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Laura Boushnak: The deadly legacy of cluster bombs

June 27, 2016

The destruction of war doesn't stop when the fighting is over. During the 34-day Israel-Hezbollah War in 2006, an estimated four million cluster submunitions were dropped on Lebanon, killing indiscriminately. The danger remains, as many bomblets failed to explode and lay dormant, waiting to maim or kill anyone who encounters them. In this talk, photographer and TED Fellow Laura Boushnak shares haunting photos of cluster bomb survivors and asks those who still produce and condone the use of these weapons, including the United States, to abandon them.

Laura Boushnak - Photographer
Laura Boushnak is a Kuwaiti-born Palestinian photographer whose work focuses on women, literacy and education reform in the Arab world. Full bio

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Double-click the English subtitles below to play the video.
I once had this nightmare:
00:12
I'm standing in the middle
of a deserted field full of land mines.
00:14
In real life, I love to hike,
00:19
but every time I want to go on a hike,
it makes me nervous.
00:21
I have this thought in the back of my mind
00:26
that I might lose a limb.
00:28
This underlying fear started 10 years ago,
00:31
after I met Mohammed,
a cluster bomb survivor
00:33
of the summer 2006
Israel-Hezbollah War in Lebanon.
00:37
Mohammed, like so many
other survivors all around the world,
00:42
had to live through the horrifying
repercussions of cluster munitions
00:45
on a daily basis.
00:50
When the one-month conflict
started in Lebanon,
00:52
I was still working
at Agence France-Presse in Paris.
00:55
I remember how I was glued to the screens,
00:59
anxiously following the news.
01:02
I wanted to reassure myself
01:04
that the falling bombs
missed my parents' home.
01:06
When I arrived in Beirut
on assignment to cover that war,
01:10
I was relieved to be united
with my family,
01:14
after they had finally managed
to escape southern Lebanon.
01:16
The day the war was over,
01:20
I remember seeing this image --
01:22
one of blocked roads,
01:24
of displaced people eagerly rushing
south, back to their homes,
01:26
regardless of what they would find.
01:30
An estimated four million
cluster submunitions
01:33
were spread in Lebanon during
the 34-day conflict.
01:36
Mohammed lost both legs
during the last week of the conflict.
01:42
The fact that he lives a five-minute
drive from my parents' home
01:46
made it easier to follow
him through the years.
01:49
It was now almost 10 years
since we first met.
01:52
I saw the young boy
01:56
who had to endure
physical and emotional trauma.
01:57
I saw the teenager who tried
to offer his friends tattoos,
02:02
in return for a set fee of five dollars.
02:05
And I know the young, jobless man
who spends hours surfing the Internet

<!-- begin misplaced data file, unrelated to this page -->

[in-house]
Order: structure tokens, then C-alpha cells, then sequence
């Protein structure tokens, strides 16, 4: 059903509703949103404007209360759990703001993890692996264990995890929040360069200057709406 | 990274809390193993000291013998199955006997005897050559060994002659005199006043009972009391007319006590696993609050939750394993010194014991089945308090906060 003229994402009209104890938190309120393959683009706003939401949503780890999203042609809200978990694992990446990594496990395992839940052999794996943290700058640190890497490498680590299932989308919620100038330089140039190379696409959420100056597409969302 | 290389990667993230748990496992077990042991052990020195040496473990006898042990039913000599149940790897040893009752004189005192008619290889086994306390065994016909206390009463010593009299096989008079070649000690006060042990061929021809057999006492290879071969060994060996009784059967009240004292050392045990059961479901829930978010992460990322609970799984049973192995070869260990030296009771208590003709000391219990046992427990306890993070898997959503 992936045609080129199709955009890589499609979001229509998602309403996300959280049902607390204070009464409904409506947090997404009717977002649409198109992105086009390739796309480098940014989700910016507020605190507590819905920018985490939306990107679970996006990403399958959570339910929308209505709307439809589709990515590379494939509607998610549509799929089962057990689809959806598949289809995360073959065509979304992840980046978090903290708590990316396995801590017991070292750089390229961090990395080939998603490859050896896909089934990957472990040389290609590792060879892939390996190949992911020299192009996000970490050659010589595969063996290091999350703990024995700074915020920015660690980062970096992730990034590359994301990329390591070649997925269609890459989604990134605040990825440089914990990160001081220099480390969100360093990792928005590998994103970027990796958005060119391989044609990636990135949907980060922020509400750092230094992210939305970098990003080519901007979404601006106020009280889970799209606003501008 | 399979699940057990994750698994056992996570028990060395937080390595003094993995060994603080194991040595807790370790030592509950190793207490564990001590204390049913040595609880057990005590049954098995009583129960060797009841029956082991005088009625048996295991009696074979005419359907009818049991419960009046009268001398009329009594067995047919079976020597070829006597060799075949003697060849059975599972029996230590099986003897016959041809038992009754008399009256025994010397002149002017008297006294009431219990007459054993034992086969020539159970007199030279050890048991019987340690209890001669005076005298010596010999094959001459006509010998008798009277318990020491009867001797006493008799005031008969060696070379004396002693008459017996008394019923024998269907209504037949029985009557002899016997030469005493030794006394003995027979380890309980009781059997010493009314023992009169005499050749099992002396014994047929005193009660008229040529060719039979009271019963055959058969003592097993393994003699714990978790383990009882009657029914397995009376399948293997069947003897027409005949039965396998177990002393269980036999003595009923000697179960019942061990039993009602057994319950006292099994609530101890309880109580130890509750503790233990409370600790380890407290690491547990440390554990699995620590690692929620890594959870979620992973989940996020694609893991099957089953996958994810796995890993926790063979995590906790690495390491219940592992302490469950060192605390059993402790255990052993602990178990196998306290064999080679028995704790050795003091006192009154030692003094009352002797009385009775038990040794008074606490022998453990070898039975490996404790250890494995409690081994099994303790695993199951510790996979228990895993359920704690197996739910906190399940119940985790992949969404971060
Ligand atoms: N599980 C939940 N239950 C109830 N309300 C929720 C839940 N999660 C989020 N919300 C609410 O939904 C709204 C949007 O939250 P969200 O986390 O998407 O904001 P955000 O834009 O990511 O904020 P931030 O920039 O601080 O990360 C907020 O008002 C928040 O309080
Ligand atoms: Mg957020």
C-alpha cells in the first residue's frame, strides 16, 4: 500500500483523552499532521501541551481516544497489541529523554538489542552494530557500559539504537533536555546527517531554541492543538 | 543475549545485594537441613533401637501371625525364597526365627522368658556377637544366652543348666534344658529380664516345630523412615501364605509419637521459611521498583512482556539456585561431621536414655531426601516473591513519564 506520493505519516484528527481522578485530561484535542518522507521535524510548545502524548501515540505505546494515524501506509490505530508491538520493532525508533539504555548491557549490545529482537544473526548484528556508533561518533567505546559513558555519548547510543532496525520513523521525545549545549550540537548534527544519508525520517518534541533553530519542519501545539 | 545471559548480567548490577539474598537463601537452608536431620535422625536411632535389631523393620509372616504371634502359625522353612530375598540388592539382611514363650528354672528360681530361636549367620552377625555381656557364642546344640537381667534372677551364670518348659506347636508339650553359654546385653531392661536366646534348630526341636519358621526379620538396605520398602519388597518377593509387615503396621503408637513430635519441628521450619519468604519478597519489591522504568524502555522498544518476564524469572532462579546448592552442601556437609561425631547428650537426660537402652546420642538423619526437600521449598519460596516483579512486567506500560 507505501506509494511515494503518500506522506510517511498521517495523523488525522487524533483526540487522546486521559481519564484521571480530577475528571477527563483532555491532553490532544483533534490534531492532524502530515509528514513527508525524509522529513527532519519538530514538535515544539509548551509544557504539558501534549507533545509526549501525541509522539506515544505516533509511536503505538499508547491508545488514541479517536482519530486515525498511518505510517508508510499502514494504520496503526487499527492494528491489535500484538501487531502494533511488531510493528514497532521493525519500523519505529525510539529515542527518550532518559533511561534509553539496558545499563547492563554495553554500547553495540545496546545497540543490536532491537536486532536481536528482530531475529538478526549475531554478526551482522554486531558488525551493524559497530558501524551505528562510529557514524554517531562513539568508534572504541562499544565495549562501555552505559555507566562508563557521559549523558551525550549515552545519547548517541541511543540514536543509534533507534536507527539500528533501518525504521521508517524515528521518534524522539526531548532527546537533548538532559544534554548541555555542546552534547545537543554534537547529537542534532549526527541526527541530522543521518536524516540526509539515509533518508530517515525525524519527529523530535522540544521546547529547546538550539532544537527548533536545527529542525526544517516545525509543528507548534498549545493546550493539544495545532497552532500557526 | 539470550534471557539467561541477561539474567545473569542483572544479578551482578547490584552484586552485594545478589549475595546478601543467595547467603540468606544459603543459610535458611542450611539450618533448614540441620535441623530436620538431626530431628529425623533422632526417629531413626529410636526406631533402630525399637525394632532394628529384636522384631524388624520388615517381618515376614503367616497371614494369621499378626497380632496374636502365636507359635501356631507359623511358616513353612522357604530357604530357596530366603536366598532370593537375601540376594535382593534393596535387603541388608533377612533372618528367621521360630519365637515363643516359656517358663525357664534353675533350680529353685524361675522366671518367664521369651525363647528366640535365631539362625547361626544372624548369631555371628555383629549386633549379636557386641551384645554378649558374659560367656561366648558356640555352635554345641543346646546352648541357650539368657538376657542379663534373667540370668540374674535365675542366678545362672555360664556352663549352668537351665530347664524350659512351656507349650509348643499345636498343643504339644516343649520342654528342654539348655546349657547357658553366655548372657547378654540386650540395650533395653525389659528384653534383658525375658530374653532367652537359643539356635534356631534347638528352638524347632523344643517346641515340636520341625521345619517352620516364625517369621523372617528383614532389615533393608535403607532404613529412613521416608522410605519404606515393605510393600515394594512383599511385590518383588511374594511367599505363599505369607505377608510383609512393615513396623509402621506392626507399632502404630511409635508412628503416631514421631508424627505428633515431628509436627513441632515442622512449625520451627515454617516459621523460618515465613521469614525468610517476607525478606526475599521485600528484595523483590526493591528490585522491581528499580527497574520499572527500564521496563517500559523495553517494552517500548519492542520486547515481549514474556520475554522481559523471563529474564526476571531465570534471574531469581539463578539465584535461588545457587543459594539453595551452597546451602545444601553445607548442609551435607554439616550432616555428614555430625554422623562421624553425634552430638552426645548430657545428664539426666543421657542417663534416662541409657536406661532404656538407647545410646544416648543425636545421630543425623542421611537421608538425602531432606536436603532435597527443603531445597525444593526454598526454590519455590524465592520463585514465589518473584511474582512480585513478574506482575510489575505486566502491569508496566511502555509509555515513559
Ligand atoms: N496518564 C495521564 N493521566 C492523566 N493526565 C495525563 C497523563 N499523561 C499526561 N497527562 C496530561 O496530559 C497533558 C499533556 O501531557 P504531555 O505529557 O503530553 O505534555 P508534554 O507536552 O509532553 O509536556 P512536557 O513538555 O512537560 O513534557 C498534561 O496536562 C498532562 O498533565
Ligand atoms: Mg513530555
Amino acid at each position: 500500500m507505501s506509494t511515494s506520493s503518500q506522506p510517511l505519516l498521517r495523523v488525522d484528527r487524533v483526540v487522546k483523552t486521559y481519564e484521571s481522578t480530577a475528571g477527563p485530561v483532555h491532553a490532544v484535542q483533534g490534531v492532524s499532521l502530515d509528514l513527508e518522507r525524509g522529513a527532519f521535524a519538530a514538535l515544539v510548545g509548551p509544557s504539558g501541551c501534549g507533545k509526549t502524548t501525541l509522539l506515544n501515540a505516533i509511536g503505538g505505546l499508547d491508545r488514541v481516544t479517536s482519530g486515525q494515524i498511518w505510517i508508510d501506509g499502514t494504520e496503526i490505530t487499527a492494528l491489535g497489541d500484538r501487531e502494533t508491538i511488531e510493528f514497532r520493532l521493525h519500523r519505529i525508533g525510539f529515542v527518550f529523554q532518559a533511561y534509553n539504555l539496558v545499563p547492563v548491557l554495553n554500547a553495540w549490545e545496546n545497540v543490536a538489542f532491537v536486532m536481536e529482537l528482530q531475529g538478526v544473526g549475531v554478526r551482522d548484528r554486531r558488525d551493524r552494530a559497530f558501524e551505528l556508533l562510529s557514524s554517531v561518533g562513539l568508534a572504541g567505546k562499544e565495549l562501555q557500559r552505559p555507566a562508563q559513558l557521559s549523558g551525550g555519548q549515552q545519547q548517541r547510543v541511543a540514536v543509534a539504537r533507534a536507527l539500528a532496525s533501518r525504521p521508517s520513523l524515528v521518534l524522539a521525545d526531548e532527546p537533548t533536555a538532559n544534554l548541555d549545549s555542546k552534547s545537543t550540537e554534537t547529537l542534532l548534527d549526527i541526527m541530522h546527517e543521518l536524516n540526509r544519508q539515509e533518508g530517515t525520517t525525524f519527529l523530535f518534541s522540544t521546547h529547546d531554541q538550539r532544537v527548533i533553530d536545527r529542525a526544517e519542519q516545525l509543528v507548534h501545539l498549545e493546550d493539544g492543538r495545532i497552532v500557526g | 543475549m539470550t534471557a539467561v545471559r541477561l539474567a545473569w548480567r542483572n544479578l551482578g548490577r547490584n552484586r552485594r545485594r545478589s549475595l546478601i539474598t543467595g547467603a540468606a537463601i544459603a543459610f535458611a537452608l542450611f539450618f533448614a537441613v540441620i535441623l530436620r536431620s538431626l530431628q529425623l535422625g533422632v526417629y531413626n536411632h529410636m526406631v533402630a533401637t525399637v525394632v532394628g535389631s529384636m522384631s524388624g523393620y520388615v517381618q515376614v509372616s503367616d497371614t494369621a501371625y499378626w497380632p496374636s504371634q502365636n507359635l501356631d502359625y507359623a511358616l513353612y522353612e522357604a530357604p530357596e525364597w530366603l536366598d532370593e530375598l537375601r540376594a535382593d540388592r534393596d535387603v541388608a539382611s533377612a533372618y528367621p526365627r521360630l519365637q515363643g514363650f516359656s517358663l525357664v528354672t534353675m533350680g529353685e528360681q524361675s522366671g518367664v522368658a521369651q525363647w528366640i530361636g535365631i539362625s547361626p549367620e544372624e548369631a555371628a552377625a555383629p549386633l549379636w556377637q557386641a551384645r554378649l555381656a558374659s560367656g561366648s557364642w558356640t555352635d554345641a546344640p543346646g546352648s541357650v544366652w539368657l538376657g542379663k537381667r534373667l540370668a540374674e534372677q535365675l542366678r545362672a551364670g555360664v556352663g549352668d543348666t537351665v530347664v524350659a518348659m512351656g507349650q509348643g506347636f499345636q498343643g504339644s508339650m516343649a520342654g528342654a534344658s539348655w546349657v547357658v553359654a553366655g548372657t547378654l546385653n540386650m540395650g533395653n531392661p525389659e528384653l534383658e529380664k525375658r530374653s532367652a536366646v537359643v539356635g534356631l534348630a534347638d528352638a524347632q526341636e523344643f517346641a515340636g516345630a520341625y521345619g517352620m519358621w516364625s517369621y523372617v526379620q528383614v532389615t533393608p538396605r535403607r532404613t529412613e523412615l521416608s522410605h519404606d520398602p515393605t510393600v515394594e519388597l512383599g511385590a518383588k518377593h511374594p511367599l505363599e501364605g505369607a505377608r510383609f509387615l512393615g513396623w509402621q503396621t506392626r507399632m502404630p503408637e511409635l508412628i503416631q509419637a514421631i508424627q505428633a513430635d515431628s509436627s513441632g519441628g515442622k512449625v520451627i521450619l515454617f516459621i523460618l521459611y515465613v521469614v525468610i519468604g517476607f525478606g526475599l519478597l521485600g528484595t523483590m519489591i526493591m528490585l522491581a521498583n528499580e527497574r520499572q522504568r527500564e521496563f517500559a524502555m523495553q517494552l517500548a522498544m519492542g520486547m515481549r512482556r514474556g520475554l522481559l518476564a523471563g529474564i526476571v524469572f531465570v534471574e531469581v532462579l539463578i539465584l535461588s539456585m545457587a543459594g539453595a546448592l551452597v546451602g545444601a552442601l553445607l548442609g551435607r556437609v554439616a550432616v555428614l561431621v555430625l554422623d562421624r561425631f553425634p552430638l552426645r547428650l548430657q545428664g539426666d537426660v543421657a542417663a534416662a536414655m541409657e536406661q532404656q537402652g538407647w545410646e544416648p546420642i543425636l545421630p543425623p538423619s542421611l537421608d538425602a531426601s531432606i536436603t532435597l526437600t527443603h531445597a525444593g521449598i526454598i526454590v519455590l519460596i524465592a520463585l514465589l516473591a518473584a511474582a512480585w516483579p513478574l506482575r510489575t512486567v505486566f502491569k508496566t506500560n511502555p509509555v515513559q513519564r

02:08
trying to meet a girl who might
become his girlfriend.
02:13
His fate and the effects
of losing his legs
02:17
are now his daily reality.
02:20
Survivors of bomb trauma like Mohammed
02:23
have to deal with so many details
that never occur to us.
02:25
Who would have imagined
02:29
that so many daily tasks we do
or take for granted,
02:30
such as going to the beach or even
picking up something from the floor,
02:33
would become sources
of stress and anxiety?
02:37
Well, that's what eventually
became of Mohammed,
02:41
due to his inflexible prosthetic legs.
02:44
Ten years ago, I had no clue
what a cluster bomb was,
02:48
nor its horrifying implications.
02:51
I learned that this indiscriminate
weapon was used
02:54
in so many parts of the world
02:57
and continues to kill on a regular basis,
02:58
without distinguishing
between a military target
03:00
or a child.
03:04
I naively asked myself,
03:05
"But seriously, who made those weapons?
03:07
And what for?"
03:11
Let me explain to you
what a cluster bomb is.
03:13
It's a large canister
filled with bomblets.
03:15
When it's dropped from the air,
03:19
it opens up in midair to release
hundreds of bomblets.
03:20
They scatter around wide areas
03:25
and on impact,
03:27
many fail to explode.
03:28
Those unexploded ones end up
just like landmines --
03:31
sitting on the ground,
03:34
waiting for their next target.
03:35
If someone steps on them by accident
03:38
or picks them up,
03:40
they can explode.
03:42
These weapons are extremely unpredictable,
03:44
which makes the threat even bigger.
03:47
One day, a farmer can work
his land without a problem.
03:49
The next day, he can make fire
and burn some branches,
03:52
and the submunitions close by
could be set off because of the heat.
03:56
The problem is children mistake
those bomblets for toys,
04:00
because they can look like
bouncy balls or soda cans.
04:04
Being a documentary photographer,
04:08
I decided to go back to Lebanon
a few months after the conflict ended
04:10
to meet cluster bomb survivors.
04:14
And I met a few --
04:16
Hussein and Rasha,
04:17
who both lost a leg to submunitions.
04:19
Their stories are similar to so many
other kids' stories across the world
04:21
and are a testimony
to the horrifying implications
04:26
of the continuous use of such weapons.
04:29
That's when I met Mohammed,
in January 2007.
04:33
He was 11 years old,
04:37
and I met him exactly four months
after his accident.
04:38
When I first saw him,
04:42
he was going through painful physiotherapy
04:43
to recover from his fresh wounds.
04:45
Still in shock at such a young age,
04:48
Mohammed was struggling
to get used to his new body.
04:50
He would even wake up sometimes
at night wanting to scratch his lost feet.
04:54
What drew me closer to his story
was my instant realization
05:00
of the difficulties Mohammed
was likely to face in the future --
05:03
that what he has been suffering
while adjusting to his injury
05:07
at the age of 11,
05:11
would increase manyfold.
05:12
Even before his disability,
05:15
Mohammed's life wasn't easy.
05:17
He was born in the Rashidieh Camp
for Palestinian refugees,
05:19
and this is where he still lives.
05:22
Lebanon holds some 400,000
Palestinian refugees,
05:24
and they suffer from discriminatory laws.
05:28
They're not allowed to work
in the public sector
05:31
or practice certain professions
05:34
and are denied the right to own property.
05:36
This is one of the reasons